Even for a campus of many names, the buildings that now comprise Wilson and Butler Colleges have changed identity often since they were built in the early and mid-1960s.
In the beginning, there was New Quad: the group of dormitories encompassing Gauss, Dodge-Osborn,1937, 1938, and 1939, all centered around the dining and social facilities of Wilcox Hall.
At first it was called Wilson Lodge, and this complex was an immediate hit with undergraduates, many of whom had been clamoring for alternatives to the eating clubs. In 1967, Wilson Lodge was rechristened Wilson College, in which form it continues today.
The six original New Quad buildings were designed by the firm of Sherwood, Mills and Smith, with Lester Smith '30 taking the lead. Built of the same materials -- pale Shenco brick with limestone trim -- these structures were erected simultaneously, with ground being broken in August 1959. Most of the buildings were ready for occupancy by September 1960.
Reflecting the other pressing demands on the University's
resources, Smith's designs emphasized functionality rather than
style, although he did make several overt gestures to the "old"
campus. For example, the buildings were arranged to form an
asymmetrical quadrangle, as found with the Collegiate Gothic
dormitories, and the brick and limestone trim were consistent in
material if not color with the existing 1915 Hall,
Even as the dormitories of New Quad were opening their doors to their first undergraduates, plans were well underway to build a second entire matched complex of dormitories immediately to the south. These buildings -- Lourie-Love, 1922, 1940, 1941, and 1942 Halls -- inevitably became known as "New New Quad," a name they retained until the construction of Wu Hall in 1983 and the creation of Butler College.
The Butler College dorms added almost 100,000 square feet of dormitory space, enough for some 325 students, and cost $2.3 million. They were designed by Hugh Stubbins, who wrote at the time that his design was not a sharp break with the traditional Gothic of the upper campus. Rather, he sought "to capture the traditional scale in a modern idiom."
Stubbins achieved this effect by varying the number of stones in each unit, staggering the wall planes of the New New Quad buildings, and punctuating the walls with thin vertical lines. "This is in keeping with the buttresses and crenellations of the old Gothic buildings," he explained. Stubbins also sited the five buildings to create two modest but connected courtyards, in contrast to the large single quadrangle of New Quad.
Not all alumni were impressed. As one wrote to the Princeton Alumni Weekly, "Why a low-income urban renewal project in the middle of those beautiful fields?" (New New Quad had continued the southward march of the campus onto the playing fields, encroaching onto what had been Goldie Field.)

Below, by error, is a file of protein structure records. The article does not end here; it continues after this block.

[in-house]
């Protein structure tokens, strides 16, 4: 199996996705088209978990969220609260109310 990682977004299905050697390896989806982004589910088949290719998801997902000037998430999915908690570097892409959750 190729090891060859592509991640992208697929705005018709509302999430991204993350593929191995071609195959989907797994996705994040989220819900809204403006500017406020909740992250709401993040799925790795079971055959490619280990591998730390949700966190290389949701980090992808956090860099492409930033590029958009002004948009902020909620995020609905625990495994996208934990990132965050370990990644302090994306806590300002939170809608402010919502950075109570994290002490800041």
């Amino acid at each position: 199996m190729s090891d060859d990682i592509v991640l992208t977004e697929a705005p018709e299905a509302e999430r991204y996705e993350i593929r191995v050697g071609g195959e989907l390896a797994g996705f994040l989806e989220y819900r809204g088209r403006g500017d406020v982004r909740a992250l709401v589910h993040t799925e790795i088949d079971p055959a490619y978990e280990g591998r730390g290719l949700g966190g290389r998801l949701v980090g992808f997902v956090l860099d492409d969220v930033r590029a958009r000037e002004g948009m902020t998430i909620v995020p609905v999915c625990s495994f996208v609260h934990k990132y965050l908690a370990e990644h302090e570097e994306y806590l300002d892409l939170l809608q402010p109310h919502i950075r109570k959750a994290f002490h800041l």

Construction of the Stubbins buildings started in 1963, and most of them were ready for occupancy by the autumn of 1964. Although the addition of these dormitory spaces relieved overcrowding, it proved only a temporary expedient. The advent of coeducation in 1969 and increased demand for married undergraduate housing forced Princeton to construct one final complex of dorms, the eight units of Spelman Hall.
One has to wonder what Moses Taylor Pyne, a prime mover of Collegiate Gothic at Princeton, would have thought of Pei's futuristic designs adjacent to the dormitory bearing his name.
Pei wrote that his objectives in designing Spelman were to preserve the topography of the site and "to further the informal sequence of open spaces, building enclosures, and vista traditional to Princeton." He noted that the complex was also intended to bring New South into "a positive relationship" with the campus and to link the recently acquired Princeton Inn more closely to the main campus.
Most of the units in Spelman
were suites comprising of four bedrooms, a bathroom, a living room, and fully equipped kitchenette. The eight Spelman entryways -- each in fact a separate building -- were four stories tall and contained a total of 58 apartments, enough for 220 people. The total cost of $3.5 million was the most Princeton has yet spent on a dormitory.
The University and Pei originally had other plans for the area between Princeton Inn and the main campus. In 1969-70, at Princeton's request, Pei devised an ambitious master plan for residential and commercial development along University Place between the Dinky Station and McCarter Theater. The goal of this endeavor was to further connect Princeton Inn, recently acquired by the University for new dormitory space called Forbes College, with the rest of the campus -- a tricky enterprise, given the "dead space" around the train station.
The University and townspeople, however, balked at the scale of Pei's proposals, and they were rejected. Yet the idea of revitalizing this segment of the campus remains on the wish-list for planners in both town and gown. The enormous success of the one going enterprise in this area, the 24-hour Wawa Market, illustrates the commercial potential of this location. Ironically, the Wawa also fulfills the role that Pei envisaged, serving as a major linkage between the disjunct Forbes College complex and the main campus.